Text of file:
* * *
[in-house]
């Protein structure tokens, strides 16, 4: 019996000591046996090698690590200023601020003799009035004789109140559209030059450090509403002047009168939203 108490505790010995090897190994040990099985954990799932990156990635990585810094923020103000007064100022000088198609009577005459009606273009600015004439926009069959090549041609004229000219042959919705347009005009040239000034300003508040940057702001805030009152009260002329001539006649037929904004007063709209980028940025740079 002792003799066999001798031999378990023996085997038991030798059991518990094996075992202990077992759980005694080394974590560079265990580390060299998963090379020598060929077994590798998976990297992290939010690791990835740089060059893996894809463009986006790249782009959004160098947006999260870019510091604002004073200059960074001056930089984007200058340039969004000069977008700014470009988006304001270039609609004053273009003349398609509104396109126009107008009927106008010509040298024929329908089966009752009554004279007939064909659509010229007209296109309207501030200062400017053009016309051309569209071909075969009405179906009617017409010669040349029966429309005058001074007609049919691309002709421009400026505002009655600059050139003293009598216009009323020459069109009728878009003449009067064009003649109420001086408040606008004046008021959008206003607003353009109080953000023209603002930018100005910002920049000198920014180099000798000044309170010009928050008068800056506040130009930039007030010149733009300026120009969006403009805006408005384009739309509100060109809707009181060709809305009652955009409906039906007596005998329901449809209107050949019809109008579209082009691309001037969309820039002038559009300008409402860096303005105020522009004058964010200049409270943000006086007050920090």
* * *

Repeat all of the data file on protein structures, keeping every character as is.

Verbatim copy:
[in-house]
């Protein structure tokens, strides 16, 4: 019996000591046996090698690590200023601020003799009035004789109140559209030059450090509403002047009168939203 108490505790010995090897190994040990099985954990799932990156990635990585810094923020103000007064100022000088198609009577005459009606273009600015004439926009069959090549041609004229000219042959919705347009005009040239000034300003508040940057702001805030009152009260002329001539006649037929904004007063709209980028940025740079 002792003799066999001798031999378990023996085997038991030798059991518990094996075992202990077992759980005694080394974590560079265990580390060299998963090379020598060929077994590798998976990297992290939010690791990835740089060059893996894809463009986006790249782009959004160098947006999260870019510091604002004073200059960074001056930089984007200058340039969004000069977008700014470009988006304001270039609609004053273009003349398609509104396109126009107008009927106008010509040298024929329908089966009752009554004279007939064909659509010229007209296109309207501030200062400017053009016309051309569209071909075969009405179906009617017409010669040349029966429309005058001074007609049919691309002709421009400026505002009655600059050139003293009598216009009323020459069109009728878009003449009067064009003649109420001086408040606008004046008021959008206003607003353009109080953000023209603002930018100005910002920049000198920014180099000798000044309170010009928050008068800056506040130009930039007030010149733009300026120009969006403009805006408005384009739309509100060109809707009181060709809305009652955009409906039906007596005998329901449809209107050949019809109008579209082009691309001037969309820039002038559009300008409402860096303005105020522009004058964010200049409270943000006086007050920090």